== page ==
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7 Tips for Traveling With Rheumatoid Arthritis and Diabetes

Now the kids are a bit older, going on holiday is a lot less stressful — we don’t have to worry about highchairs, diapers, sterilizing equipment, 45 changes of clothes… but there is a certain element of packing and preparation I will always have to do: packing for holiday with a chronic illness. Babies and long-term conditions make for similar holiday-mates in this respect — you have to be prepared for all circumstances.

It has made me quite anxious in the past; when I should be getting excited about new adventures, I have felt overwhelmed. But I’m gradually building up some systems that help me avoid this feeling. Here’s my top tips:

1. Plan what you need nice and early.

I get prescriptions from three different sources, two of which are mail order. About a month in advance, I think about placing orders and getting any extra bits I might need. When getting meds prescribed by my GP, I make sure I include an explanatory note like, “I’m ordering extra as I’m going on holiday.” I’ve had a few last-minute begging sessions at the GP surgery the night before traveling, which is never fun.

2. She’s making a list, she’s checking it twice (and once more to be absolutely sure).

I have a list of everything I might need. I also have a dedicated sponge bag where I leave my holiday supplies. Each time I go away, I can just check expiry dates and top up with anything that’s missing. My diabetes team advise taking at least two times the supply you’ll need while away, so it’s a pretty hefty bag now!

3. Plan for the worst-case scenario.

Nine times out of 10 it won’t happen, but it’s worth taking the time to plan for tricky situations. I take all the painkillers I could possibly need in case my rheumatoid arthritis decides to play up. Yes, you can usually buy them where you are on holiday, but you don’t want to be faffing about with that while you’re away. I also take antibiotics if I’m going abroad, spare batteries and consumables for my insulin pump and blood glucose meter and a glucagon pen. You don’t want to be wasting a whole precious hour in Paris trying to buy the right type of battery for your pump (speaks the voice of experience)!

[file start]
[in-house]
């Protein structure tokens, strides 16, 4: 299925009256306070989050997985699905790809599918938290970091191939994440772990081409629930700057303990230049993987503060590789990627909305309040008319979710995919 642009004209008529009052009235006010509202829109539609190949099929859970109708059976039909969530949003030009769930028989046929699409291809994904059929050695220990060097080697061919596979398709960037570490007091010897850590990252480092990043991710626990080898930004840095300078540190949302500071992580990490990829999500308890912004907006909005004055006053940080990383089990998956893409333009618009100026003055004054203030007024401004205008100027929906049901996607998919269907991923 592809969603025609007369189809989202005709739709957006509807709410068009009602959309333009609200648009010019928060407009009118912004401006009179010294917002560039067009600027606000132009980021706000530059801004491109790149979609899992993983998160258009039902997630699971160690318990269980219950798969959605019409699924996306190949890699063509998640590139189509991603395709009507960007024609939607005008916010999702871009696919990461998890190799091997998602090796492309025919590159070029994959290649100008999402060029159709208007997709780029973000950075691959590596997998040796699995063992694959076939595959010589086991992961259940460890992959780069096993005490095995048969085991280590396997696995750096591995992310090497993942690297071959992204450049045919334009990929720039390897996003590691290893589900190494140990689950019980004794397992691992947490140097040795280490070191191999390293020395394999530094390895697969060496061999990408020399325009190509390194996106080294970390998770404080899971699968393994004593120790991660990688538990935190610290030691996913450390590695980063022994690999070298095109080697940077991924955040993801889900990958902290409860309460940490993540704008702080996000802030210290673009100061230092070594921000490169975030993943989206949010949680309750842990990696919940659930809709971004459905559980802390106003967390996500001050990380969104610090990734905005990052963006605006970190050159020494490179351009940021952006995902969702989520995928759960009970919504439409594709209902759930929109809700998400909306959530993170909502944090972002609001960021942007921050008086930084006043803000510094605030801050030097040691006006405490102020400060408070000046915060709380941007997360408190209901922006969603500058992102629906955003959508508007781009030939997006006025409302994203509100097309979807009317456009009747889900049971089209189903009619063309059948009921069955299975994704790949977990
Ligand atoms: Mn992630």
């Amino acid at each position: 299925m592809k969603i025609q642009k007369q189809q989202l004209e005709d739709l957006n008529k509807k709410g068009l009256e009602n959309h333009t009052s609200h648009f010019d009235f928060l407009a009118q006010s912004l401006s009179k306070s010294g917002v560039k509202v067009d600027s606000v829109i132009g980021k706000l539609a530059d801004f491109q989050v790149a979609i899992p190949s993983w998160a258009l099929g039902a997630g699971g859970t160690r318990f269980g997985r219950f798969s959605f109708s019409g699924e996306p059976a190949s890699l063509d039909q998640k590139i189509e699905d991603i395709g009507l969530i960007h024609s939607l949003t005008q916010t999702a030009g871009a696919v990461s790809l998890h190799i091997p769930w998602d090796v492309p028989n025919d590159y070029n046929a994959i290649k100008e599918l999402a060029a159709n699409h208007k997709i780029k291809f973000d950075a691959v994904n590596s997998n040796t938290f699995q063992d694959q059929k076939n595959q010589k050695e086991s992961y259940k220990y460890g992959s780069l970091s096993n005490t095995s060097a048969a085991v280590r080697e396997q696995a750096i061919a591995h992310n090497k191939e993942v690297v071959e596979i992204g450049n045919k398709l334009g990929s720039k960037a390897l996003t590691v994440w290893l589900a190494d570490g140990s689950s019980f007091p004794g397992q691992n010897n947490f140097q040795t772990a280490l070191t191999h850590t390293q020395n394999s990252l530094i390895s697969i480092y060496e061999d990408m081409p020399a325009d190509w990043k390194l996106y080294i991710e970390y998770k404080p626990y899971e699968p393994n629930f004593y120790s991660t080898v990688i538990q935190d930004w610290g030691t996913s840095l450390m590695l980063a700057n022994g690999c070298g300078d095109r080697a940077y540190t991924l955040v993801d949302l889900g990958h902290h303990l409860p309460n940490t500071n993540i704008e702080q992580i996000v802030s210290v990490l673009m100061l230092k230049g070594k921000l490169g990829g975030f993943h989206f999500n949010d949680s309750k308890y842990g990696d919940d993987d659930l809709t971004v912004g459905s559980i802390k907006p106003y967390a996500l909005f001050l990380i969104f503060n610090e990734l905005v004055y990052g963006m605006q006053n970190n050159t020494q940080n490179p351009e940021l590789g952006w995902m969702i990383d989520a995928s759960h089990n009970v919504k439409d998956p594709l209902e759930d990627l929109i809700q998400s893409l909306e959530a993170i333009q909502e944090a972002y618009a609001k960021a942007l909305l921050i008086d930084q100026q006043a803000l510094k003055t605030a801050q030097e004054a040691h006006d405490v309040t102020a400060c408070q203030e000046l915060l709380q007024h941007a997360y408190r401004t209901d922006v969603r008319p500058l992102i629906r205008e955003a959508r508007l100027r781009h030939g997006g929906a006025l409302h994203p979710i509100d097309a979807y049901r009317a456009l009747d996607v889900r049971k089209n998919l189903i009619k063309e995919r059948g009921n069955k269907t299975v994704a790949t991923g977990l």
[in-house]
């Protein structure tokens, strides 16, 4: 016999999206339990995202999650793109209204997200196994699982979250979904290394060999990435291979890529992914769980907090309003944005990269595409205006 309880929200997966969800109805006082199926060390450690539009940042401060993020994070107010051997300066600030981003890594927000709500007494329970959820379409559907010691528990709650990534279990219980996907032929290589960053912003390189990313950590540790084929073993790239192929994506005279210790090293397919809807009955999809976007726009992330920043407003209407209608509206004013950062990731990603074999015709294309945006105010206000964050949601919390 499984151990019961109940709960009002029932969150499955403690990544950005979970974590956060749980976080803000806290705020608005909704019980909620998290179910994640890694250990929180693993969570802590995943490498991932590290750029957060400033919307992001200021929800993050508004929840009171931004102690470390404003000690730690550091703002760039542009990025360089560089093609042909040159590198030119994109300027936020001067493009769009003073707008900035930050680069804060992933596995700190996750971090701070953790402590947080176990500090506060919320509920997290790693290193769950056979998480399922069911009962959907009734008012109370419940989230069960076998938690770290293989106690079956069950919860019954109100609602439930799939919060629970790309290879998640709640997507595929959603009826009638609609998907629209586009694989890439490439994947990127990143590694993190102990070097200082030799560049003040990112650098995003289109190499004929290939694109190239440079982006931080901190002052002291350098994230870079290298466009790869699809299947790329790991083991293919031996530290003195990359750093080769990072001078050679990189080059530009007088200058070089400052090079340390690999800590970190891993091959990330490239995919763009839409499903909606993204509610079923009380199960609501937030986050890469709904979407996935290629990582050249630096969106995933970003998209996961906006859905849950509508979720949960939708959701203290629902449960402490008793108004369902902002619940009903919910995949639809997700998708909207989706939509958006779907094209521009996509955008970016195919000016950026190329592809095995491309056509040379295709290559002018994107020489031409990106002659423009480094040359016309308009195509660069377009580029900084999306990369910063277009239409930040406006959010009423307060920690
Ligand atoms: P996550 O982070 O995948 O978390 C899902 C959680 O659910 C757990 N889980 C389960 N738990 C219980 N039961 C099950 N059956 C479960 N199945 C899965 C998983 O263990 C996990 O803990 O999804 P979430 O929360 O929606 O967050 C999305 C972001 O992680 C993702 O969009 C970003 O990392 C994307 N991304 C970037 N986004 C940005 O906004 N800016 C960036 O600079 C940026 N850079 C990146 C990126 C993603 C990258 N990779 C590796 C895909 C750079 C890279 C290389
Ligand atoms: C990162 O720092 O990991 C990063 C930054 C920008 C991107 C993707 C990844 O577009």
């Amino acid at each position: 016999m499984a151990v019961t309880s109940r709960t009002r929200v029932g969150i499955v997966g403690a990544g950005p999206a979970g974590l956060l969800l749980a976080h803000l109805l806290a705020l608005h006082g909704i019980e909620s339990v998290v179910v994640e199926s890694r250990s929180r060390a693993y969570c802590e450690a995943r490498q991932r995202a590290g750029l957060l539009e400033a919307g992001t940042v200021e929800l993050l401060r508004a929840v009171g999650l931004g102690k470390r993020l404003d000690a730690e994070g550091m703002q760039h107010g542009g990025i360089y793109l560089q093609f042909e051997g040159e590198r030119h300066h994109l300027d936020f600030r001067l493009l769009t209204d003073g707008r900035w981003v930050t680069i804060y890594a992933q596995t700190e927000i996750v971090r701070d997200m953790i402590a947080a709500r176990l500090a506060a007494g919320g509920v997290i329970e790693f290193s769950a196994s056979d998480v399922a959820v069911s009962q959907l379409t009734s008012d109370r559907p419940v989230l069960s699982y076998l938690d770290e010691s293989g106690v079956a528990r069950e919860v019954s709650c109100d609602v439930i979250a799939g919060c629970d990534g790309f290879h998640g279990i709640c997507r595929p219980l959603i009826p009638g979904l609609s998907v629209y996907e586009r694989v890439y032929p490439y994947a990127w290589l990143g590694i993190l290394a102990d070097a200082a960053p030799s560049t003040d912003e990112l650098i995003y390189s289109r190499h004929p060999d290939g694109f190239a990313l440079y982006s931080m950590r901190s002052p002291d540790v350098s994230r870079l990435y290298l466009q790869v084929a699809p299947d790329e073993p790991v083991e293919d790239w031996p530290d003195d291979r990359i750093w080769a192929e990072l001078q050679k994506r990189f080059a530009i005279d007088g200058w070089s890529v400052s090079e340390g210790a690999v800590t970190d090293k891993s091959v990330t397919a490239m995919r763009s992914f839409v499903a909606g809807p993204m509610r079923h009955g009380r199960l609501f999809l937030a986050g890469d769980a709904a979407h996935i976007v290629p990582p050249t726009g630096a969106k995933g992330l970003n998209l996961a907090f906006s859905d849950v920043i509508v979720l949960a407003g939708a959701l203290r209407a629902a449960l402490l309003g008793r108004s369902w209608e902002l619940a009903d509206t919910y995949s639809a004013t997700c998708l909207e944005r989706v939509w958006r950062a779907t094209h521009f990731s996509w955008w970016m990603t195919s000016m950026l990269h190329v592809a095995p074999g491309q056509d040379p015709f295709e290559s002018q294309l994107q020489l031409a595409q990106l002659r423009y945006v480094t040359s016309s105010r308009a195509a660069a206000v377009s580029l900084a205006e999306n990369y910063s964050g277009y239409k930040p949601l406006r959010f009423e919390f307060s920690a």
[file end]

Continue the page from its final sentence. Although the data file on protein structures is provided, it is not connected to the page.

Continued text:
4. Note to self.

I leave my insulin and injections in the fridge until the last minute, so stick a huge note saying “INSULIN!!!” on my door the day before departure, so it’s the last thing I see when I leave the house the next day. This gets one of two reactions when I see it: “Argh, nearly forgot!” or a smug, “Yeah, I got this.”

5. Translate ahead of time.

If I’m going abroad, I spend some quality time with Google translate before leaving. I print a document (and have it on my phone) with phrases I might need detailing my conditions and medications.

6. Do an airport walk-through in your head.

Airports fill most parents with dread on a good day, but having to get all my medical stuff through adds to the stress. Most of the time no one even asks questions, but I have had all my insulin, pump and other equipment checked before. I make sure my doctors’ letters saying I can travel with needles, pumps and so on are right there with my passport.

7. On the day…

If my rheumatoid arthritis has been playing up at all, I take painkillers at the beginning of the day to help make travel more comfortable and reduce any worry about pain. I pack plenty of sugar supplies for hypos and a few gluten-free snacks in my rucksack just in case I am caught short without anything safe to eat. I tell my traveling buddies if I’m feeling unwell on the day so they can help make the journey as easy as possible. And I check that list one more time!

I do still get a bit tetchy before going away, even for one night. But putting some systems in place has definitely helped me look forward to a break rather than worrying about everything that could go wrong.

What are your tips for dealing with holidays, airports and travel?

Follow this journey on the author’s blog.

Getty Images photo via Nadezhda1906